“There were six or seven artists on this boat, and we went straight to Sapelo Island,” he recalls. A storm came on quickly. There were sharks. Moore remembers feeling terrified.

And yet, he was hooked. “If something scares me, I run towards it.”

After graduating from SCAD, Moore spent a decade in Panama working on creative projects that adaptively reused spaces and existing structures throughout the country to serve the community in new ways. (He was doing consulting work in California on that fateful laundry day.)

While living abroad and traveling through the Caribbean, Moore’s yearning to weigh anchor grew stronger. Around this time, he also suffered the tragic loss of his mother.

So, when he met a captain at a party who gave him the opportunity to join a 38-day journey across the Atlantic Ocean, Moore jumped on board in Antigua. They traveled up to Bermuda, jumped across to Portugal, passed through the Broughton Strait, on to Ibiza — and the list goes on.

“I was completely green,” he says. “I thought it was a deck, not a floor. I thought it was a bathroom, not a head. I thought it was left, not port,” he says. “But when I got back from the trip, it was this metaphor. You will make it to the other side. I will prevail. It did something to me that was so significant. I realized this is living. After that trip, I came back and realized I wanted my own boat.”

A few years and many adventures later, after Moore finally took the helm of Faith, he sailed the vessel nearly 500 miles up the west coast to Big Sur. “I ended up stopping in Monterey Bay. I lived on her in this marine mammal sanctuary, Moss Landing, and I met the most amazing man of my life, Richard Arnold.”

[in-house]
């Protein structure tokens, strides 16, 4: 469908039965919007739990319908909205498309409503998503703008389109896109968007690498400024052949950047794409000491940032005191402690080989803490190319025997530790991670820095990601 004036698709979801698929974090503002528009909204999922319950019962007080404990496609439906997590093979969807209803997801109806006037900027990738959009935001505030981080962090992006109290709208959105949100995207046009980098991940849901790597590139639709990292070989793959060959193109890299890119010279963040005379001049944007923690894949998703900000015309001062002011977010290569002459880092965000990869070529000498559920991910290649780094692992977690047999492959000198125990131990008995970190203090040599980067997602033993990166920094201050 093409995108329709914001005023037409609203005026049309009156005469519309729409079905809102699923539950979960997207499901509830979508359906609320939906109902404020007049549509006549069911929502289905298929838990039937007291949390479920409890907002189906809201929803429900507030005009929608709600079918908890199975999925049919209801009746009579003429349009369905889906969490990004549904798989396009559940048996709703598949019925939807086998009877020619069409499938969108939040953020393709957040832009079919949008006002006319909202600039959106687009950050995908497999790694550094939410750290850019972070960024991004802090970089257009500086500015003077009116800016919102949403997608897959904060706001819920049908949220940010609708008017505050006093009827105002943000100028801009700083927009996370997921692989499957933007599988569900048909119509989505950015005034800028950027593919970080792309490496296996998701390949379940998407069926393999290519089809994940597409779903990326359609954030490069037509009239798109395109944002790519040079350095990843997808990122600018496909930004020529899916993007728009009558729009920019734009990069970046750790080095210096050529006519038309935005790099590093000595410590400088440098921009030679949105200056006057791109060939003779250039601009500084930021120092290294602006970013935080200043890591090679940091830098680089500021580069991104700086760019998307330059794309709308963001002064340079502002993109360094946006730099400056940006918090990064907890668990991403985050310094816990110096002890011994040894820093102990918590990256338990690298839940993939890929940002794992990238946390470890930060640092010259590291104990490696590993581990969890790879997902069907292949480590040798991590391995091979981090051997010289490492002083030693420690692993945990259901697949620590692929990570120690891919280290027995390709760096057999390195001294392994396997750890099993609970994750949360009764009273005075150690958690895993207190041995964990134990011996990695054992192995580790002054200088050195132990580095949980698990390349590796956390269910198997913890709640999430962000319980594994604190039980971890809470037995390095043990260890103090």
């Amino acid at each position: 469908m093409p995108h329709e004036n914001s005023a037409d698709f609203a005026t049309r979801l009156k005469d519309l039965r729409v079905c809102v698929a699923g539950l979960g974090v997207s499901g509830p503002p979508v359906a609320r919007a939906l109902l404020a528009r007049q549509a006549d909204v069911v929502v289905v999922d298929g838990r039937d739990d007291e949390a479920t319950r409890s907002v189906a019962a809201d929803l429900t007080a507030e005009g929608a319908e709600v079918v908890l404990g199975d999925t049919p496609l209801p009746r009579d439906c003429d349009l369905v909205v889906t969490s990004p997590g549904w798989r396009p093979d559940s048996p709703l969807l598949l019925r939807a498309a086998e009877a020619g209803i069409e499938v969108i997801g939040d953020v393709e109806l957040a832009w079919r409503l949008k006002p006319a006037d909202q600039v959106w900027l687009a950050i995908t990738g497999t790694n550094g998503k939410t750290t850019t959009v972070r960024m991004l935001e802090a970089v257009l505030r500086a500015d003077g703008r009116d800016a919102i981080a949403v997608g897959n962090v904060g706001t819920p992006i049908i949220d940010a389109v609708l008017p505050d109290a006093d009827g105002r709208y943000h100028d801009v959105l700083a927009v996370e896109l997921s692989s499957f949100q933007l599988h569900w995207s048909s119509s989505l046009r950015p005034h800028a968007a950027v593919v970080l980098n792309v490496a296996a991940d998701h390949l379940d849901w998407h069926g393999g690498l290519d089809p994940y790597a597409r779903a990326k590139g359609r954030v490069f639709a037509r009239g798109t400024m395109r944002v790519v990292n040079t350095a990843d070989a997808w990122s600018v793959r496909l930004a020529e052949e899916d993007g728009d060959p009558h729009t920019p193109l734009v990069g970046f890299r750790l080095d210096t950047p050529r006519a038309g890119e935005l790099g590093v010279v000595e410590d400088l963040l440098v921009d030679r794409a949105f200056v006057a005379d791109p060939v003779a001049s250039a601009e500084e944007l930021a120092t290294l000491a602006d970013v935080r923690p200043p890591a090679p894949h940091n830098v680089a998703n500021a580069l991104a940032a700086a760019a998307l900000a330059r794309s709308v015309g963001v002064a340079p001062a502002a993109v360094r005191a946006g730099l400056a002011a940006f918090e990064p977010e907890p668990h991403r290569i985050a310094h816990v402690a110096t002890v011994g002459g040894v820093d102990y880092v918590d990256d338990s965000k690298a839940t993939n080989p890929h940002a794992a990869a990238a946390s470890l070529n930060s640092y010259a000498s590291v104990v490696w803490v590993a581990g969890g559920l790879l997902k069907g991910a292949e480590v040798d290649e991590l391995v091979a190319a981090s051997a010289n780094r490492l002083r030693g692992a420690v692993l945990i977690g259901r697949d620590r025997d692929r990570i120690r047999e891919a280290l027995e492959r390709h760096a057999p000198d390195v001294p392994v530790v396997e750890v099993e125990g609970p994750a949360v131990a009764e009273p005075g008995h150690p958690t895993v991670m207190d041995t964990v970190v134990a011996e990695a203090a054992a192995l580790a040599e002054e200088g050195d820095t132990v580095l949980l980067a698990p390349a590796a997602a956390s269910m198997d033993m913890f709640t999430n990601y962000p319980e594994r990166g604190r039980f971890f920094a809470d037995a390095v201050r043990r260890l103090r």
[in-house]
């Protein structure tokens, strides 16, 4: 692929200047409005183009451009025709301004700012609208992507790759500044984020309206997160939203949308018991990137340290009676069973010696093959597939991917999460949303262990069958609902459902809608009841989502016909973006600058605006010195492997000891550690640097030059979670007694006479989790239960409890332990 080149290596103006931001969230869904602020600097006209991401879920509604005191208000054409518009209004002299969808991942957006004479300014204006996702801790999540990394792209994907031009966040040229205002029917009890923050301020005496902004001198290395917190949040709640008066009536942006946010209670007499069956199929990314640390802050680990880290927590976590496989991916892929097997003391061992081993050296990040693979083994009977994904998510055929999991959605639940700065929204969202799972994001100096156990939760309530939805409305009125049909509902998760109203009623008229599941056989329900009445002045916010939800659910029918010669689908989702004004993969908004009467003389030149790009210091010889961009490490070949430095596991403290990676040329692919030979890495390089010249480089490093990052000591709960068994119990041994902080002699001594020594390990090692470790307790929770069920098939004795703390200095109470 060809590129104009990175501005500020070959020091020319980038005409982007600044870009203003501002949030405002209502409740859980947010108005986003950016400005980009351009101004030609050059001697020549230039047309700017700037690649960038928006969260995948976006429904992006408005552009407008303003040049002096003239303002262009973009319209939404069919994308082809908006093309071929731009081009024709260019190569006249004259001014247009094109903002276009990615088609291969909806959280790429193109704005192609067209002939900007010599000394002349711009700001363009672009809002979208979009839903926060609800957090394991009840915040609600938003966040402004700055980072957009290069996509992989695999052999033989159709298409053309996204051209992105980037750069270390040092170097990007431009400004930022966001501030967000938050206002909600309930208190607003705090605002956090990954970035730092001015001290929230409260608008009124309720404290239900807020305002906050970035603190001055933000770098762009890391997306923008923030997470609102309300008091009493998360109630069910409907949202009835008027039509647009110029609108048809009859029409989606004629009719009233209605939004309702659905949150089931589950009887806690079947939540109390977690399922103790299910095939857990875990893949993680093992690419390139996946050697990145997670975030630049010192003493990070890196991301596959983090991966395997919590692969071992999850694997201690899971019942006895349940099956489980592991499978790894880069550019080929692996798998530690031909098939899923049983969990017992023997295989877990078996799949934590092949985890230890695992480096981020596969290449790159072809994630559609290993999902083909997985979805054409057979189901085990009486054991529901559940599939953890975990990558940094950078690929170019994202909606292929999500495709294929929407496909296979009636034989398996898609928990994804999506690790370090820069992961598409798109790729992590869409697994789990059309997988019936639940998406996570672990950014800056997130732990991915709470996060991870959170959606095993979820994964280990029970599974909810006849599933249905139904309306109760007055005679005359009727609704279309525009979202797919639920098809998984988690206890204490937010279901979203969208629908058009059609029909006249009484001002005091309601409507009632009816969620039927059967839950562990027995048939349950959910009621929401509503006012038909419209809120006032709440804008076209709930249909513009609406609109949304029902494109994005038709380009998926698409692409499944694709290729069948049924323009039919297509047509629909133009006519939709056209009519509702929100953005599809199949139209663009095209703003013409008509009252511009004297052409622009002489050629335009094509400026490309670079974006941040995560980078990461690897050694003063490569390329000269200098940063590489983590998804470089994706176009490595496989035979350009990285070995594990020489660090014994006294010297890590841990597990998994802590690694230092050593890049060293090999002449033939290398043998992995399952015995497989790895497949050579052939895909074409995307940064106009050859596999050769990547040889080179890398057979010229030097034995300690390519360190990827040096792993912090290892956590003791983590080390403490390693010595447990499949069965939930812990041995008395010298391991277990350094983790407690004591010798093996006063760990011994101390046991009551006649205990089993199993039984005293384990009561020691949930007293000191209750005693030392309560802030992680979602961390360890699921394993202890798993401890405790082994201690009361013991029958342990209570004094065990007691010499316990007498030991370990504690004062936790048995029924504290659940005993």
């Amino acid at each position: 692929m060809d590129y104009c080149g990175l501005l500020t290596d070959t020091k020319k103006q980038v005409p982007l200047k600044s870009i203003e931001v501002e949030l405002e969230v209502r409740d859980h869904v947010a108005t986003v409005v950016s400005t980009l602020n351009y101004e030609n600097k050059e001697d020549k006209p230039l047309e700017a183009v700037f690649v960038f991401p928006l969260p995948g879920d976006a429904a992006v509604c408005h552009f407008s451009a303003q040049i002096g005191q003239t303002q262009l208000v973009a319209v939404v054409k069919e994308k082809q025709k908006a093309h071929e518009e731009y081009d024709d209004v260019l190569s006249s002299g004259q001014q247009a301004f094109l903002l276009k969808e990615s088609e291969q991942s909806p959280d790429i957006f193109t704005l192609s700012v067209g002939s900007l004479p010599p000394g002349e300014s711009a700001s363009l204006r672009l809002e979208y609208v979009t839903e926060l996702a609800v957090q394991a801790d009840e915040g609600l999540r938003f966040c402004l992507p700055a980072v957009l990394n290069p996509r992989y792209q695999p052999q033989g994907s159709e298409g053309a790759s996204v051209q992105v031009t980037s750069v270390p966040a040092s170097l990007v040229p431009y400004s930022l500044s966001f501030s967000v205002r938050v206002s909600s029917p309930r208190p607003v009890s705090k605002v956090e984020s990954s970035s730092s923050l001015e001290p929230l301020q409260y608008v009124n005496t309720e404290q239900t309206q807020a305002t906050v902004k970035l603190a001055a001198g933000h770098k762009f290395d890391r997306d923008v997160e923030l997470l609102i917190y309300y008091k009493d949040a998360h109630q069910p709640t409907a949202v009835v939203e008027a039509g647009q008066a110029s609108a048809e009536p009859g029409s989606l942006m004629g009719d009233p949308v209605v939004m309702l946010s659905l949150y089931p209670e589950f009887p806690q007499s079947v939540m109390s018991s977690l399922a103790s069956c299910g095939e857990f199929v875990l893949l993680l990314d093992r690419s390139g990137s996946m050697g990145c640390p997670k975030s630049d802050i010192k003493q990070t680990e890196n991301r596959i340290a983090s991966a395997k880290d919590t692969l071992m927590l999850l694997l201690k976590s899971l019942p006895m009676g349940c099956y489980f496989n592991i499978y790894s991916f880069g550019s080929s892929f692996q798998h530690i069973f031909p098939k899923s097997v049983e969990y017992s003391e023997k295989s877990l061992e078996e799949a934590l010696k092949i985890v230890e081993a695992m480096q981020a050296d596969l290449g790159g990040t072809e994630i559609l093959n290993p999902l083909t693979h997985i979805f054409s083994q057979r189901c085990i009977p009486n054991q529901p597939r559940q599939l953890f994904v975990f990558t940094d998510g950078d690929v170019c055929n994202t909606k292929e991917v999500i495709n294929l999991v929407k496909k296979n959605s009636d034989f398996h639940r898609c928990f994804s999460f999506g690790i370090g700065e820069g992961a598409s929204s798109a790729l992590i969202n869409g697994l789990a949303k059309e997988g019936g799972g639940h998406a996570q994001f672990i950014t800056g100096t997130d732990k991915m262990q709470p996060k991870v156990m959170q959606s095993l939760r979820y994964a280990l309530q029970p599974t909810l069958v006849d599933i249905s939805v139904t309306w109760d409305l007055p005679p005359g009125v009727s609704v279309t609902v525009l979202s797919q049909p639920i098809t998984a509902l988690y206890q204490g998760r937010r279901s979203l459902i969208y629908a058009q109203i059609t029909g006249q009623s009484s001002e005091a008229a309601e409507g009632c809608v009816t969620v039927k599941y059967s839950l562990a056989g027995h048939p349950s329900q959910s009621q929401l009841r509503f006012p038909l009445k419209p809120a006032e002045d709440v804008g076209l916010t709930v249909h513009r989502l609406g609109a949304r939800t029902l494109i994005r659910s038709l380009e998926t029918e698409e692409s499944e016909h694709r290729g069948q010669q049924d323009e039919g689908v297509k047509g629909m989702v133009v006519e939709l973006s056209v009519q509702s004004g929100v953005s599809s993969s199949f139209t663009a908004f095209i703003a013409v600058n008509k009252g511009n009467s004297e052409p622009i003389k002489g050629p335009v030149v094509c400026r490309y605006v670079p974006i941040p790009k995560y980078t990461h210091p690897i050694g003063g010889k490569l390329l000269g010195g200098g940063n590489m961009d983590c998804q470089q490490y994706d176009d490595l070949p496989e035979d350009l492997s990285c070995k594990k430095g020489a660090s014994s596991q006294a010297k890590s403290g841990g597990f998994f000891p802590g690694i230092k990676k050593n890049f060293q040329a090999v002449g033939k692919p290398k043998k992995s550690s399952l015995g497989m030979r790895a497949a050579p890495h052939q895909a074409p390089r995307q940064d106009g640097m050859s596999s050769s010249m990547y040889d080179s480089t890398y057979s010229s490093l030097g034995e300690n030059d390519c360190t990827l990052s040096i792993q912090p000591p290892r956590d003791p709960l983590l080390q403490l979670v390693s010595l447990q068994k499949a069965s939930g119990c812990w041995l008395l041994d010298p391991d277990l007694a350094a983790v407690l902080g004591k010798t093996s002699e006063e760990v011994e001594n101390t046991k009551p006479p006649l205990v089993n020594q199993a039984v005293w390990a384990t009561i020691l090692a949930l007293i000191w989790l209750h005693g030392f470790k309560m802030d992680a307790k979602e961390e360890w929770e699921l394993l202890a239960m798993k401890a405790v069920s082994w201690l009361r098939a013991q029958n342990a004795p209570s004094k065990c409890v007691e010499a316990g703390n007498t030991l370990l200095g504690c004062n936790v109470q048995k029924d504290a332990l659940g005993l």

A former captain of the Anheuser-Busch megayacht during the ‘70s, Arnold was 76 years and a seasoned shipwright when Moore arrived at the boatyard.


“I realized I wanted to spend my time barefoot and swimming,” he says. “It dawned on me: I can sculpt my own life.” — Thomson Moore


“He had already wanted a schooner but never had one,” says Moore. “He took me under his wing.” For a year, the unlikely pair worked together to restore the ship. “We became best friends. I learned everything,” Moore adds. “I became connected with it and understood the philosophy of wooden vessels — what they are. They were once living forests. They [weathered] storms. They had birds living in them. You take all this energy, and then you transform it and preserve it. … The ship is like a living sculpture.”

Since that inaugural, transatlantic trip, Moore has ventured out into the wild blue yonder again and again — racing to Zanzibar off the coast of Africa and running a catamaran yacht from Grenada to the West Indies. Last year, he worked with The University of Georgia Skidaway Institute of Oceanography on the research vessel Savannah and spent 167 days at sea.

“My feet swelled up. I had ocean sores. That’s another whole story to tell.”

Now, he feels ready to stay closer to Faith, his family and the farm where he was raised.

“I realized I wanted to spend my time barefoot and swimming,” he says. “It dawned on me: I can sculpt my own life.”

Through Old Coast Adventure Co., Moore does just that. With help from his friends and fellow guides, Bennett Bacon and Kyle Sheffield of Georgia Coast Charters and Sundial Charters, Moore offers private sailing charters on Faith through the salt marsh and winding tidal creeks. As he hoists the sails, he charms his passengers with stories from the sea and extols the virtues of the region’s remarkable biodiversity — all told in his inimitable voice.

“Growing up, I never really knew my own backyard. I used to think, ‘The water is brown. Everything is gray. Who the heck wants to come here?’ Later in life, I realized the Georgia coast was one of the most important places on planet Earth.”

Recently, the Scott family passed Jubilee to Moore, too — expanding his fleet of vessels available for a sunset cruise or a day of bumming on a sand bar.

“I feel incredibly honored to take care of her,” Moore says of Jubilee.

“Everything I was looking for was in front of my face this entire time. It was a full hero’s journey. … Hopefully, I can get a business set up where I can pass that torch — just like people have passed it to me.”


Find this feature and more in the July/August issue of Savannah magazine. Get your copy today.